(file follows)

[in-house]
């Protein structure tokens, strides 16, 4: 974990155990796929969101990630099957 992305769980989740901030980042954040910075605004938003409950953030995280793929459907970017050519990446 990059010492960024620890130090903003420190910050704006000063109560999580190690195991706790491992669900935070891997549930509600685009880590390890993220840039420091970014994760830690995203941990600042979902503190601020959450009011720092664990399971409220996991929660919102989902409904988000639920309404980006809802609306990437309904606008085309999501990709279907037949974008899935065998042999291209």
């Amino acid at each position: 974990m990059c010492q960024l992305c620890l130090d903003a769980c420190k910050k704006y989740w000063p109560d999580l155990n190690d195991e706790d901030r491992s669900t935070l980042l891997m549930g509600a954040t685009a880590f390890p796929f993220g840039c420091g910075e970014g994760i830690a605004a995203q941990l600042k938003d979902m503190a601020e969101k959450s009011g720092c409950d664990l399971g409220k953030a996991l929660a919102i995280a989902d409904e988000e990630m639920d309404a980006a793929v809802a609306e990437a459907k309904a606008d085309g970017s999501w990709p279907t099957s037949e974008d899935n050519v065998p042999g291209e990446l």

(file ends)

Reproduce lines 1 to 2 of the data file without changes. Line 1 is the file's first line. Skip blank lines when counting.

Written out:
[in-house]
């Protein structure tokens, strides 16, 4: 974990155990796929969101990630099957 992305769980989740901030980042954040910075605004938003409950953030995280793929459907970017050519990446 990059010492960024620890130090903003420190910050704006000063109560999580190690195991706790491992669900935070891997549930509600685009880590390890993220840039420091970014994760830690995203941990600042979902503190601020959450009011720092664990399971409220996991929660919102989902409904988000639920309404980006809802609306990437309904606008085309999501990709279907037949974008899935065998042999291209």